Photo by Frank Wuestefeld via Flickr Creative Commons
1. LA Dodgers playoffs: Anxious fans try to keep hopes up (KPCC)
With the Dodgers down two games to none against the Cardinals in NLCS, fans are doing what they can to keep their hopes up. As he sat down to breakfast at Rodeo Mexican Grill on Sunset Boulevard, Tony Chavez was feeling what no Angeleno should on a lovely October morning.
"Stressed, depressed, mad, anxious," said Chavez. "I really want them to win. If they don't, I'll probably be depressed for like a month."
2. Debt deadline kills holiday plans for Congress; 3 days to go (NPR)
This year's Columbus Day falls on Day 14 of the federal government shutdown, which means both the House and Senate will be in session on the holiday. Over the weekend, senators from both parties assumed key roles in the negotiations, after House Republicans and the White House failed to reach an agreement.
Photo by Steven Depolo via Flickr Creative Commons
1. LA Dodgers playoffs: What you need to jump on the blue bandwagon (KPCC)
The Dodgers are playing for a championship again. There are those who can recite the OBP and WARP of every player on the field, and then there are those who may just now be jumping onto the blue bandwagon.
For those late to the game, KPCC's Ben Bergman has some basics for the Dodgers vs. Cardinals National League Championship Series, which starts at 5:30 p.m. Friday night.
2. Republicans courting Latinos in California and other key states (KPCC)
Republican officials are wooing Latinos in Calif., hiring a first-ever Hispanic state director to shore up the GOP presence beyond the temporary campaign offices of election season. At a Santa Ana luncheon on Thursday, new state director Francis Barraza introduced herself to Republican Latino leaders from the region.
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1. Angels Flight operators used tree branch to override safety system before accident (KPCC)
Federal safety investigators said in a report issued Thursday that the railway's operators of the historic Angels Flight had broken off a branch from a nearby tree and used it to permanently depress a button so that the cars on the 298-foot track would restart during unintended stops.
No one was hurt Sept. 5 accident on "the shortest railway in the world," though six people had to be helped from the line's two cars.
2. LA Mayor Eric Garcetti looks back at his first 100 days in office (KPCC)
This week saw L.A. mayor Eric Garcetti's 100th day in office. While that isn't a lot of time for an elected official to get much done, it's enough time to gauge how people feel about the job he's doing.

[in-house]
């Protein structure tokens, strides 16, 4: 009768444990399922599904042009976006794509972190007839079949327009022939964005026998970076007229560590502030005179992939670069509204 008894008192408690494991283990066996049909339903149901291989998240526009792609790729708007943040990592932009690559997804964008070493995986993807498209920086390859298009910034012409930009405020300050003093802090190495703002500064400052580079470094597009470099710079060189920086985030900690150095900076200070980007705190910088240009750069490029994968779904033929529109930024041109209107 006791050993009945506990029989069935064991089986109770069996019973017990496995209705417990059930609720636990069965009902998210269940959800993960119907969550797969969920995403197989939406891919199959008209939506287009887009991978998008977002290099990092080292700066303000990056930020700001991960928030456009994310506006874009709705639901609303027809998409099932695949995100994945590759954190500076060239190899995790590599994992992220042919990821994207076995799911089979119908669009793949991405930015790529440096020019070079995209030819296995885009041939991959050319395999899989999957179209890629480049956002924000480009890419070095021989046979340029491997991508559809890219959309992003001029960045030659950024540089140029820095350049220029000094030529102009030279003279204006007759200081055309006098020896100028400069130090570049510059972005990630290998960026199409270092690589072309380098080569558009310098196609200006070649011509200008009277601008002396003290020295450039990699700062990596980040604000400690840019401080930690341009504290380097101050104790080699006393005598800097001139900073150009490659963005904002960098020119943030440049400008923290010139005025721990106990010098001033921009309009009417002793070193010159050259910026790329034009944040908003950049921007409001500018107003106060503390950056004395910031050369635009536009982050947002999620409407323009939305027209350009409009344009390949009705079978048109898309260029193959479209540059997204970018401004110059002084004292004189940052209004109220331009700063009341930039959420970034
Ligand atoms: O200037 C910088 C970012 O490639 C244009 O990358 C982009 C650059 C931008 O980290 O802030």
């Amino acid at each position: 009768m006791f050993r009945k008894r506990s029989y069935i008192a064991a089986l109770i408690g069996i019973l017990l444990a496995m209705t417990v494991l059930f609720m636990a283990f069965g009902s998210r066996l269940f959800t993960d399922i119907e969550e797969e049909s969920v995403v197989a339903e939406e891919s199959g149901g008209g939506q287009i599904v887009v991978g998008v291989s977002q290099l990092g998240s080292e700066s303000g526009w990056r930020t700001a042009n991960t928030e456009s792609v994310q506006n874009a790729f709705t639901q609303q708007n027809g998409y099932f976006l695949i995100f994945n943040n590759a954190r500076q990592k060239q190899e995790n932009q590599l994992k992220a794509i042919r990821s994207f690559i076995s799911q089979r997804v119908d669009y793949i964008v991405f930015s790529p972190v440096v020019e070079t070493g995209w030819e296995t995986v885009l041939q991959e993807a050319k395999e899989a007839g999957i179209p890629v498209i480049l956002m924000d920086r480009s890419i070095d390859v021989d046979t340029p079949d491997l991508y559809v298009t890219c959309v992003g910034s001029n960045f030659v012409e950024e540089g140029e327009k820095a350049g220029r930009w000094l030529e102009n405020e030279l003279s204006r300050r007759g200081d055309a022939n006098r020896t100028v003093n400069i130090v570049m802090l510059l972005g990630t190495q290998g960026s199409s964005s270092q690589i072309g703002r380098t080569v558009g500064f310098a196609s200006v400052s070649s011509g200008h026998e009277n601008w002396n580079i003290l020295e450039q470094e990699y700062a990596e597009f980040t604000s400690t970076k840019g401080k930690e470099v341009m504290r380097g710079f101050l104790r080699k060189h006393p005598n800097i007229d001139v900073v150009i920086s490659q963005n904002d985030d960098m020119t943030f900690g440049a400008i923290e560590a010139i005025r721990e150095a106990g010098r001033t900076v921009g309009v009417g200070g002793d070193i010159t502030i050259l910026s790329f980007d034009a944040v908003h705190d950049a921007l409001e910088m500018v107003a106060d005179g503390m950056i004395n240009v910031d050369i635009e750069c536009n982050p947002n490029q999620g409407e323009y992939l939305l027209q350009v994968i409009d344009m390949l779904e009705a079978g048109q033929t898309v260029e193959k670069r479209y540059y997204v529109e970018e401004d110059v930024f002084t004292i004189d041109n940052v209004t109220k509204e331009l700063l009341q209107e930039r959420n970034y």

1. One year later, Grand Park has grown into a downtown destination (KPCC)
Surrounded by parking structures, courthouses and government buildings, the 12-acre Grand Park is a shot of green in DTLA's largely gray landscape. More than an urban oasis, park officials want it to be a "destination."
Park director Lucas Rivera has been arranging concerts, farmers markets, yoga sessions and movie nights. “Programming allows for Grand Park to become a destination," said Rivera. "And people start talking about [it] the same way they talk about the Getty, or...the Natural History Museum.”
2. Everyone the US government owes money to, in one graph (NPR)
If Congress doesn't raise the debt ceiling soon, the U.S. government won't be able to pay its debts. NPR has constructed a chart of who the government owes money to, all the holders, by category, and by how much they hold.
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1. Town hall fires up residents near Exide's toxic Vernon plant (KPCC)
People living near a controversial Exide lead battery recycling plant in Vernon demanded answers from regulators and lawmakers during a tense four hour meeting Tuesday. EPA could not attend (see: government shutdown), but the head of CA's Department of Toxic Substances Control showed up to face the angry crowd of nearly 200.
She defended plans to keep the plant open, saying "if they cannot find a way to operate without polluting communities, then we will revoke their permit." Not many people clapped.
2. Writing the rules on the use of private drones (KPCC)
The FAA is developing guidelines for the civilian use of drones, and they've turned to NASA's Dryden Flight Research Center, housed on the massive Edwards Air Force Base in Antelope Valley, to help write the groundbreaking rules.